I love to use appropriate selections for various religious holidays, when such music is available. Happily, there is quite a bit of music written for the Easter, notably that written for Passion Week. Passion observances are a tradition that goes all the way back to the 4th century, and we believe that they began to be “intoned” (sung) as early as the 8th century. Source material dating back as far as the 9th century indicate “litterae significativae” (interpretive chant), and at some point after this chanters began to write down which notes to sing. So one can say that Passion music is a key part of the history of written and organized music. For me, given my interest in history, musical and otherwise, stuff like that is hard to ignore, and impossible to resist. Given this, it has been a long-standing tradition of mine to find appropriate (and creative) Easter compositions, when I can get them.
We start tonight’s show with a lovely recitation of the Passion story, in German, that was composed by Heinrich Schütz (1585 – 1672) in 1666. Schütz was one of the most significant North German composers of the early Baroque era, and is credited in helping initiate a German compositional tradition that eventually resulted in J.S. Bach. In a time when many composers were divided between asserting their musical creativity and cleaving to ecclesiastically-preferred tradition (thick choral counterpoint was quite a point of controversy in the Church at the time), his St. Matthew Passion manages to find the sweet spot between musicality and tradition: cleanly-sung solo a capella lines, with duets and brief choral passages interwoven throughout, emphasizing specific lines in such a manner that, when the chorus comes in, it is simultaneously startling, exhilarating, and touching. Schütz, whose entire surviving catalog is comprised of vocal works (he was also a noted organist), gave an excellent display of his choral compositional ability in this work, while at the same time writing some compelling a capella lines for Jesus (bass, sung by John Ostendorf) and The Evangelist (tenor, sung by Grayson Hirst). Tonight’s recording is from the Amor Artis Chorale, and was recorded in 1988.
When one is looking for Easter music, it is hard to avoid some of the numerous Easter-time compositions of Johann Sebastian Bach, especially as he wrote two of the most significant Passion works. But he did not limit himself to the Passion works, which is only natural, given the fact that he completed four complete cycles of cantatas (a cycle is a full year’s worth of music, one composition for each week of the year, something that Bach did four times). Bach’s Easter Oratorio (Kommt, eilet und laufet – “Come, hasten and run”), BWV 249, was first performed on Easter Sunday, April 1, 1725. Its composition is a substantial departure from the form taken by his numerous cantatas, and in parts is a parody (in other words, a recycle) of a secular cantata that Bach had written a few months earlier. But Bach’s practice of recycling music was far simpler than a cut and paste job – in many instances, music was rearranged to fit the libretto, instrumentation changed, parts added or removed. Tonight’s recording is a rather striking rendition by the Bach Collegium Japan from 2005, directed by Masaaki Suzuki. Soloists were Yukari Nonoshita (soprano), Patrick van Goethem (counter-tenor), Jan Kobow (tenor), and Chiyuki Urano (bass).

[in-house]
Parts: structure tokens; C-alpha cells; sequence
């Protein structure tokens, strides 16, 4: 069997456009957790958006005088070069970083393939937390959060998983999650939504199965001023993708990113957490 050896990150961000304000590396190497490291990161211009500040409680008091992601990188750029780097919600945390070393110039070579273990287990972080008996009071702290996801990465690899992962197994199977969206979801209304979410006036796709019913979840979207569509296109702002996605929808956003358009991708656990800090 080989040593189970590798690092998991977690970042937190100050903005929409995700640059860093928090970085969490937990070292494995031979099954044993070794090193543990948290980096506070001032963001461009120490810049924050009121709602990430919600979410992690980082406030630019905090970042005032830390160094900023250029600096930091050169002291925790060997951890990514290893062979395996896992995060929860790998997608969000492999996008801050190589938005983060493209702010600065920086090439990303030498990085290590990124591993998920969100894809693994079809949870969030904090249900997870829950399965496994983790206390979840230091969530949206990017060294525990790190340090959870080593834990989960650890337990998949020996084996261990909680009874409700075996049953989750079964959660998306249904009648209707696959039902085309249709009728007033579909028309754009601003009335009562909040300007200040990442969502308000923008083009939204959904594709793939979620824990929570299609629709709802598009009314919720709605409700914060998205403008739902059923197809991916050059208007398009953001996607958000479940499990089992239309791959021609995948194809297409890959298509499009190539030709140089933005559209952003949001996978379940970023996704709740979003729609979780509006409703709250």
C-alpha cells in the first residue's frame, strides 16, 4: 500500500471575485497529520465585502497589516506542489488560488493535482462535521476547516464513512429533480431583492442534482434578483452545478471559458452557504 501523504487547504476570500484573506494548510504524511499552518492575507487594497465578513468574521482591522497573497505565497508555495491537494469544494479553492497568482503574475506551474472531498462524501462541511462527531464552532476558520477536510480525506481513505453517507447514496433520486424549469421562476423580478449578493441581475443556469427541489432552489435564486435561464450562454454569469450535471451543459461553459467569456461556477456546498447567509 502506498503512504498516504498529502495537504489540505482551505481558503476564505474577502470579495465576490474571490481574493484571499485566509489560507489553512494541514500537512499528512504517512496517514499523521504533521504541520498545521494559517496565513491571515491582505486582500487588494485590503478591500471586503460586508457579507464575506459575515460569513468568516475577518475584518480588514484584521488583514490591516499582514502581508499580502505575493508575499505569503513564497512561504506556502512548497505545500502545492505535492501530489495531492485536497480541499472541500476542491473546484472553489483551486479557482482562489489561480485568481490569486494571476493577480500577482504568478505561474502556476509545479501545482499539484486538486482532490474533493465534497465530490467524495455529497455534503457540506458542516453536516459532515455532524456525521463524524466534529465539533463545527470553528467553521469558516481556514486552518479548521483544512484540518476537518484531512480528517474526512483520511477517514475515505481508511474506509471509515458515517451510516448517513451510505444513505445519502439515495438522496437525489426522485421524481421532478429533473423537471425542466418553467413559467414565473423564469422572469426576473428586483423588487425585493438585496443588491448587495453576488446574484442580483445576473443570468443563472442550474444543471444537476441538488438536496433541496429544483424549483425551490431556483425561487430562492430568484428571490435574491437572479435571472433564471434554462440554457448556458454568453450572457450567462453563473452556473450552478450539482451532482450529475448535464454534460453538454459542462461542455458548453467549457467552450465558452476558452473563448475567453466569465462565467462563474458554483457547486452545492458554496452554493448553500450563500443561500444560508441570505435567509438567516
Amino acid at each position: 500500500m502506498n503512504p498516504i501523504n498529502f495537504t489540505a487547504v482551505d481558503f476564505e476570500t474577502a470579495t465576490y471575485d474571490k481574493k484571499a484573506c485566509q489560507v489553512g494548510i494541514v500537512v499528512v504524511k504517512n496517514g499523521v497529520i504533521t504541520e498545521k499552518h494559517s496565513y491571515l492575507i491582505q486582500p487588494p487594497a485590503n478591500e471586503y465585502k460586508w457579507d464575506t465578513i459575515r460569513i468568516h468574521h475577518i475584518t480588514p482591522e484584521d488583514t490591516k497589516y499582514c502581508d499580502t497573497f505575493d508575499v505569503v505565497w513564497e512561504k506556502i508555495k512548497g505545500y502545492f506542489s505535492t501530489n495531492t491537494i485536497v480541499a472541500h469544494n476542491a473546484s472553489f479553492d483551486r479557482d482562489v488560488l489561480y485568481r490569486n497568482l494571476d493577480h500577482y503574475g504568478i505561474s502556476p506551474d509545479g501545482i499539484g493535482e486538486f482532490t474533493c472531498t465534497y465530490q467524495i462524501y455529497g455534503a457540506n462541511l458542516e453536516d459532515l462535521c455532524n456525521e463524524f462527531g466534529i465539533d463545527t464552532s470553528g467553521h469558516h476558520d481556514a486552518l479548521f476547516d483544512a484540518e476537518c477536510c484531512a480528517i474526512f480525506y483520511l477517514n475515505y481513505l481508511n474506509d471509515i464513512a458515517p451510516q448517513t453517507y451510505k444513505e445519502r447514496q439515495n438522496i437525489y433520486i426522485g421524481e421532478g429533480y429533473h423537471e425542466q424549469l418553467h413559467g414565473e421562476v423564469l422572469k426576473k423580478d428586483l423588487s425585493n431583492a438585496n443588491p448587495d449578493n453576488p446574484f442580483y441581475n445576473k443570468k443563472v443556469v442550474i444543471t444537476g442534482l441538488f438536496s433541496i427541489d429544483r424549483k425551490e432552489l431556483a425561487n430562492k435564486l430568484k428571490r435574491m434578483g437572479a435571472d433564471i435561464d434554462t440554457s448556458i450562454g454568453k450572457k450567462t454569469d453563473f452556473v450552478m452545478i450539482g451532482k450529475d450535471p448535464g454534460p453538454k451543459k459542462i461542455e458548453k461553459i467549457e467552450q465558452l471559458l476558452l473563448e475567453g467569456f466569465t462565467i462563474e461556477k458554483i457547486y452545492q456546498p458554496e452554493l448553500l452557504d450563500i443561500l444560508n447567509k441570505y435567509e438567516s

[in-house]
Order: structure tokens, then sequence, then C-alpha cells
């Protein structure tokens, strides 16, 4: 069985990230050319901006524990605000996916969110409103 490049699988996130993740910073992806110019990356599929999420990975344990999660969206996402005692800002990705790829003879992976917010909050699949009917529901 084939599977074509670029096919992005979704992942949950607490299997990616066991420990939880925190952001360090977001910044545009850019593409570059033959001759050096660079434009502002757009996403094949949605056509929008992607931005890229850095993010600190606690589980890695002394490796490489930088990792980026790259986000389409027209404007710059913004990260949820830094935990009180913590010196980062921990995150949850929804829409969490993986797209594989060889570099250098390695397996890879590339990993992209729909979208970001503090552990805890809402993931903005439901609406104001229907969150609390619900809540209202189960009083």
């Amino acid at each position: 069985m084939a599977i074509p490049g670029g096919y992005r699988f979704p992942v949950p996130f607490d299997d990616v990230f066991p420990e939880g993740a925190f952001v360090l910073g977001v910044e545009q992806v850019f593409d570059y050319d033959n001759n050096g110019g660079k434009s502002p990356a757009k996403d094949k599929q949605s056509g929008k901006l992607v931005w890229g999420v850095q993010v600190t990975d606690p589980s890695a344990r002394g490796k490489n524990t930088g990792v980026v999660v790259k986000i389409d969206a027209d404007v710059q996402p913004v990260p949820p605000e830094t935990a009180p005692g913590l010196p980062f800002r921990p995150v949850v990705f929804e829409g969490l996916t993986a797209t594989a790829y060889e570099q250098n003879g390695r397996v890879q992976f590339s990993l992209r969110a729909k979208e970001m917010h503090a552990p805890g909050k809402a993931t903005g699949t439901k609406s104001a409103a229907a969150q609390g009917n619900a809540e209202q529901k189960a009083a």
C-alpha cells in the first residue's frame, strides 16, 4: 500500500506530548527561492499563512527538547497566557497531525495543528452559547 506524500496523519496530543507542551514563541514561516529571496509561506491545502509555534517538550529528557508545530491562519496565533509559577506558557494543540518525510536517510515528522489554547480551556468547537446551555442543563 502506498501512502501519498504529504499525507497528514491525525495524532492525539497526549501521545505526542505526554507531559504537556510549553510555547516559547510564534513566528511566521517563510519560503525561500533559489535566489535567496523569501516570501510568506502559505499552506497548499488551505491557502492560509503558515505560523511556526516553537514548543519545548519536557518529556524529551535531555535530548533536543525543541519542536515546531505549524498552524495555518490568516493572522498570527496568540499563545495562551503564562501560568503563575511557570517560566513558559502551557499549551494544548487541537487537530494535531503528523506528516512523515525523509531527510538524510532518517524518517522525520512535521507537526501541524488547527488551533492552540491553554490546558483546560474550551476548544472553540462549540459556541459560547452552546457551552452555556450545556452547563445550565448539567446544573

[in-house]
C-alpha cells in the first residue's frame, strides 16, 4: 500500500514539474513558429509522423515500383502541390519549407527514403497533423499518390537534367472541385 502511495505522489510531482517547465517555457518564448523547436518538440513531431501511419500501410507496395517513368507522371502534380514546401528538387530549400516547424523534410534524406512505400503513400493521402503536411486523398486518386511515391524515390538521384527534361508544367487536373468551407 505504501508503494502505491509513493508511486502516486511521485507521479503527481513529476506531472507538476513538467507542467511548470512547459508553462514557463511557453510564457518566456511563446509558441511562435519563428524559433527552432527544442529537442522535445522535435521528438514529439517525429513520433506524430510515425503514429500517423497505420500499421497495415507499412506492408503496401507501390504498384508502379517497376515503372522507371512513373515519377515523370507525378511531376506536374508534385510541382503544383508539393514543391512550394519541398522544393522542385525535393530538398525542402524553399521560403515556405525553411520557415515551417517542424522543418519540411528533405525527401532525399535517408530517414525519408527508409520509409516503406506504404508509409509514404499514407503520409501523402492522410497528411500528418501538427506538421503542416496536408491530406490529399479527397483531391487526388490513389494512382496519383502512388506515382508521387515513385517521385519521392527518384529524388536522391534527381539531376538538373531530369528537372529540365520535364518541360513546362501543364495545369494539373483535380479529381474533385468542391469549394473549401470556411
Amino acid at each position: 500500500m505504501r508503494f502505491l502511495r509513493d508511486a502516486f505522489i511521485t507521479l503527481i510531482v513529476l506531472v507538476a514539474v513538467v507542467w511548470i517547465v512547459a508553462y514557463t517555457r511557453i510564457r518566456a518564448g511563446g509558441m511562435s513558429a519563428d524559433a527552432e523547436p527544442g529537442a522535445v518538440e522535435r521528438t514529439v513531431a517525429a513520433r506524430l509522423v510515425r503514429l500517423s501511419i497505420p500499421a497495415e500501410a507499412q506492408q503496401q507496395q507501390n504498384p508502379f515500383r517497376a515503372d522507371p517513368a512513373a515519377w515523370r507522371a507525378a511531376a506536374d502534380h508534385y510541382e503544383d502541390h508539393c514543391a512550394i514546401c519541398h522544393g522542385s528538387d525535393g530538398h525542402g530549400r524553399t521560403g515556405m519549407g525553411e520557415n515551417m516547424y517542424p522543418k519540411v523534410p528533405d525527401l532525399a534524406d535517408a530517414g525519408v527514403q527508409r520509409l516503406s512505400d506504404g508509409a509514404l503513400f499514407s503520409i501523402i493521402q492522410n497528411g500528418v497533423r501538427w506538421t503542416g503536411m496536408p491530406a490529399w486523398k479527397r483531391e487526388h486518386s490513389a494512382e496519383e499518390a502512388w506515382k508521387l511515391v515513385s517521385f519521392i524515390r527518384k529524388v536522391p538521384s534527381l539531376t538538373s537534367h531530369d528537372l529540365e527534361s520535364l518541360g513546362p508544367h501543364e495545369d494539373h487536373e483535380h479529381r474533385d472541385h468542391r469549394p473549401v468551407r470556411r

While Heinrich Schütz serves as an excellent representative of musical development in the North German region, Johann Pachelbel (1653 – 1706) was one of the leading organists and composers of the South German region. While he is most well-known today for his Canon in D, he wrote a wide array of music, both instrumental and vocal, and is considered an important link in the Baroque era timeline. Tonight we heard one of his several Easter works, Christ ist erstanden (trans: Christ has risen), a work for solo voice with violin and continuo. He uses a compositional technique that was common around central and southern Germany around 1700, wherein he did away with the canctus firmus (a pre-existing melody that was used to form the basis of a contrapuntal composition; Bach’s compositions are ripe with canctus firmi, especially in the chorale sections wherein one can hear the underlying Lutheran hymn), and arranges the voice in a rather free-flowing manner, similar to what one might have done with a keyboard. Tonight’s performance comes from a 2004 recording by La Capella Ducale, directed by Ronald Wilson, with Monika Mauch singing the solo vocal role.